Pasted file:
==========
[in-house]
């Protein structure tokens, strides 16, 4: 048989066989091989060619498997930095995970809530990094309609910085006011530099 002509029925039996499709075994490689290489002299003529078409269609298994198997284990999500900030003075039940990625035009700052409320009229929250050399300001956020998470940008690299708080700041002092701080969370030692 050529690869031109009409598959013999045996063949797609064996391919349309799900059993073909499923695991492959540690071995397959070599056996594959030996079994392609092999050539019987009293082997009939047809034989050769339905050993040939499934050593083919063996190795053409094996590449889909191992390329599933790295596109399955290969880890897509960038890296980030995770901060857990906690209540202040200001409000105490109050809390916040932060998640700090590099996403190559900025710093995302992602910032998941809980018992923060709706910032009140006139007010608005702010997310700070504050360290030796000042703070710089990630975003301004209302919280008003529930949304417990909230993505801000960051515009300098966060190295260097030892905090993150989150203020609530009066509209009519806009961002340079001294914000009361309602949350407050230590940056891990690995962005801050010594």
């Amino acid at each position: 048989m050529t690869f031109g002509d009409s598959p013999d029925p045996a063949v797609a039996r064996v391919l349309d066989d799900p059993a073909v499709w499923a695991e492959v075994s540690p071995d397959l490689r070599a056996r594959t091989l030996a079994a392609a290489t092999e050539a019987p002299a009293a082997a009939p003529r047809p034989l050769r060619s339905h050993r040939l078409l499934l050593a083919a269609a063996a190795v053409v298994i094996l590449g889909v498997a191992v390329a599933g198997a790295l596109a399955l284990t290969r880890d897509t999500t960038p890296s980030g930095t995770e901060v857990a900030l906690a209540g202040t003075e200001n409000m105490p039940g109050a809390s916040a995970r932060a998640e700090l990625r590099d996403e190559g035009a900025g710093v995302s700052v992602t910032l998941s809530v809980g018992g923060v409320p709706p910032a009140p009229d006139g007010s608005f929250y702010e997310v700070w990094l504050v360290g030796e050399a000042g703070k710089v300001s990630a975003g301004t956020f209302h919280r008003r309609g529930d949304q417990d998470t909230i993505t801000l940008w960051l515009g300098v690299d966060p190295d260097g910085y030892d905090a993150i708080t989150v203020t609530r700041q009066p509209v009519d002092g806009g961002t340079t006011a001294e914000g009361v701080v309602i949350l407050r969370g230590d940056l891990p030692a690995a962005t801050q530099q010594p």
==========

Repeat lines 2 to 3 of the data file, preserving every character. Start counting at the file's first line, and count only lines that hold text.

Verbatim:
């Protein structure tokens, strides 16, 4: 048989066989091989060619498997930095995970809530990094309609910085006011530099 002509029925039996499709075994490689290489002299003529078409269609298994198997284990999500900030003075039940990625035009700052409320009229929250050399300001956020998470940008690299708080700041002092701080969370030692 050529690869031109009409598959013999045996063949797609064996391919349309799900059993073909499923695991492959540690071995397959070599056996594959030996079994392609092999050539019987009293082997009939047809034989050769339905050993040939499934050593083919063996190795053409094996590449889909191992390329599933790295596109399955290969880890897509960038890296980030995770901060857990906690209540202040200001409000105490109050809390916040932060998640700090590099996403190559900025710093995302992602910032998941809980018992923060709706910032009140006139007010608005702010997310700070504050360290030796000042703070710089990630975003301004209302919280008003529930949304417990909230993505801000960051515009300098966060190295260097030892905090993150989150203020609530009066509209009519806009961002340079001294914000009361309602949350407050230590940056891990690995962005801050010594």
């Amino acid at each position: 048989m050529t690869f031109g002509d009409s598959p013999d029925p045996a063949v797609a039996r064996v391919l349309d066989d799900p059993a073909v499709w499923a695991e492959v075994s540690p071995d397959l490689r070599a056996r594959t091989l030996a079994a392609a290489t092999e050539a019987p002299a009293a082997a009939p003529r047809p034989l050769r060619s339905h050993r040939l078409l499934l050593a083919a269609a063996a190795v053409v298994i094996l590449g889909v498997a191992v390329a599933g198997a790295l596109a399955l284990t290969r880890d897509t999500t960038p890296s980030g930095t995770e901060v857990a900030l906690a209540g202040t003075e200001n409000m105490p039940g109050a809390s916040a995970r932060a998640e700090l990625r590099d996403e190559g035009a900025g710093v995302s700052v992602t910032l998941s809530v809980g018992g923060v409320p709706p910032a009140p009229d006139g007010s608005f929250y702010e997310v700070w990094l504050v360290g030796e050399a000042g703070k710089v300001s990630a975003g301004t956020f209302h919280r008003r309609g529930d949304q417990d998470t909230i993505t801000l940008w960051l515009g300098v690299d966060p190295d260097g910085y030892d905090a993150i708080t989150v203020t609530r700041q009066p509209v009519d002092g806009g961002t340079t006011a001294e914000g009361v701080v309602i949350l407050r969370g230590d940056l891990p030692a690995a962005t801050q530099q010594p």